Pakistan dispatches supplies to southwest border villages


QUETTA, Pakistan (AP) — Pakistan dispatched truckloads of relief supplies Saturday to villages along the southwest border with Afghanistan, where 11 people were killed in fighting between the two countries prompting Pakistan to close a border crossing, officials said.

Akhtar Mohammad, a doctor at the government-run Chaman hospital, told The Associated Press that dozens of persons wounded in Friday’s skirmishes were still being treated and that “some of them are still traumatized.”

More than 50 Pakistani villagers and several troops were wounded when Afghanistan allegedly fired across the border on census workers and troops escorting them. Pakistan responded by shutting the border and firing artillery shells that killed six Afghans.

The gunfire from Afghanistan came as census workers escorted by troops were going door-to-door in villages located along the border as part of a nationwide census, which began in March.

The ensuing exchange of fire reignited a centuries-old border dispute between Islamabad and Kabul at the boundary, known as the Durand Line, which runs through some villages. Pakistani officials said Saturday they were still busy in assessing damages caused by the Afghan artillery.

Pakistan says the Afghan government was informed about the census being undertaken on its side of the border and exact coordinates of the areas were also shared with Kabul.

Friday’s fire ended when local commanders from the two armies communicated on a hotline that is set up between top army officers from the two sides to defuse tensions.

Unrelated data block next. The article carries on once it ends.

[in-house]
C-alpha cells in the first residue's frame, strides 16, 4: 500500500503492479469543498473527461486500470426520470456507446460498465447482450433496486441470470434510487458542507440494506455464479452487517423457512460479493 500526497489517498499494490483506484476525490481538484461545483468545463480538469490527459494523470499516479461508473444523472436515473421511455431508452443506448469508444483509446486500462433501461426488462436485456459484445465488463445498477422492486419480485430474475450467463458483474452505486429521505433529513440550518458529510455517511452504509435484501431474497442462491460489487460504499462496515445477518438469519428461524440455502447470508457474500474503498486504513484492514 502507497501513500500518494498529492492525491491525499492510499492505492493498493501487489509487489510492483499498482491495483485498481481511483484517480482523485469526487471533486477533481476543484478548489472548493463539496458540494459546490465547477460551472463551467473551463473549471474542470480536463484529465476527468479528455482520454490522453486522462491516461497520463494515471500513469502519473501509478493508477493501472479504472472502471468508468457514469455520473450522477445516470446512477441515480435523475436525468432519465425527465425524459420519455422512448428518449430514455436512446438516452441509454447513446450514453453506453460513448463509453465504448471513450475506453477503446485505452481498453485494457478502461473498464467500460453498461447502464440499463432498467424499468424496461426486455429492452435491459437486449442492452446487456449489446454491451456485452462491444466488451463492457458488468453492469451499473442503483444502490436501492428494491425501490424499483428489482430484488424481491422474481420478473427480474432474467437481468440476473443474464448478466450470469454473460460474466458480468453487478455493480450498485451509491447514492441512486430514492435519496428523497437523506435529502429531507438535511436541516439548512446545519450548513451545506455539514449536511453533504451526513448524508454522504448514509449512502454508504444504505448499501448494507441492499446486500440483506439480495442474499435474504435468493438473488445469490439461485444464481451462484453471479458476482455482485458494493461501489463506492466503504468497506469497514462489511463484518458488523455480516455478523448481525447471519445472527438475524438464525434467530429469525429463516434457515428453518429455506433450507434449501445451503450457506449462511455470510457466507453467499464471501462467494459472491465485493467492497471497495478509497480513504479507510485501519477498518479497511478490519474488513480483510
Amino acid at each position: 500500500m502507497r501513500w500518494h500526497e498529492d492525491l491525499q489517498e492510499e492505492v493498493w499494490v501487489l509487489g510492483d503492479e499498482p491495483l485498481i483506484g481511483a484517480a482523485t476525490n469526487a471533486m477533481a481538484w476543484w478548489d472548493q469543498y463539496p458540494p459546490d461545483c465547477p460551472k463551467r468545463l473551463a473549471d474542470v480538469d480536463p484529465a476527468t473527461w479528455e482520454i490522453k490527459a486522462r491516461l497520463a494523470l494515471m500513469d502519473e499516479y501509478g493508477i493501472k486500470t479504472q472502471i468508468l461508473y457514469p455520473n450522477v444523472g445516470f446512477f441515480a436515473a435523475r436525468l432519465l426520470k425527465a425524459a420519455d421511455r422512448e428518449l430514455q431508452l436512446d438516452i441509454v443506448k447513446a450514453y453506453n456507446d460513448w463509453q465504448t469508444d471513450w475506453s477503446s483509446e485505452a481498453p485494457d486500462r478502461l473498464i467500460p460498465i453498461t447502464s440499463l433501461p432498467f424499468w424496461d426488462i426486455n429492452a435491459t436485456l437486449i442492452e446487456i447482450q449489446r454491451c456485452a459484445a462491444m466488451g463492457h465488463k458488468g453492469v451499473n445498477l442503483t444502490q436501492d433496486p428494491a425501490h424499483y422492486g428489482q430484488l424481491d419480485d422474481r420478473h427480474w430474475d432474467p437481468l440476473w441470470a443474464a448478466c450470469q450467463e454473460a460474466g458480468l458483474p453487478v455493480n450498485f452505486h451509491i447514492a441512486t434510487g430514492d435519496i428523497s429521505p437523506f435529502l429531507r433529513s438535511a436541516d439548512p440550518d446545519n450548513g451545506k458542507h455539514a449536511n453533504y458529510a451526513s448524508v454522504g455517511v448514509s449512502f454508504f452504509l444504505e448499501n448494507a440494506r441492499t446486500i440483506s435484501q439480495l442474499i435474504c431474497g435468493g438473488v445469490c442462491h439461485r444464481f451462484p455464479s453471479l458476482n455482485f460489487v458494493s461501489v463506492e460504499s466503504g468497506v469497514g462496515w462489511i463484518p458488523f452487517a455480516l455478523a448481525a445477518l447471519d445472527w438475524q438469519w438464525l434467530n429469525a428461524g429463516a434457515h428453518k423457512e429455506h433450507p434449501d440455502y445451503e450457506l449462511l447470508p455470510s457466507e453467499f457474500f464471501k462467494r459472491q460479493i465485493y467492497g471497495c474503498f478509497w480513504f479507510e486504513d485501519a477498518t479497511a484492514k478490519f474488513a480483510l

In strongly worded televised remarks, Pakistan’s Defense Minister Khawaja Mohammad Asif said Saturday that the latest skirmishes were a reflection of the “nexus” between Kabul and New Delhi.

He said Kabul did not positively respond to efforts made by Islamabad to improve relations with Afghanistan in recent months. Asif warned that Pakistan would respond “fittingly” to Afghanistan if any further violations were committed along the border.

Also on Saturday, Samim Khpolwak, spokesman for the governor in Afghanistan’s Kandahar province, said an overnight meeting between officials from both sides ended without a positive result. He said the border is still closed.

Meanwhile, an Afghan truck driver was killed after a rocket fired from across the border on Friday hit him in Nangarhar province, said Attaullah Khogyani, a spokesman for the provincial governor.

He said the situation at the Torkham border was now normal.

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Associated Press writers Munir Ahmed in Islamabad and Rahim Faiez in Kabul, Afghanistan, contributed to this report.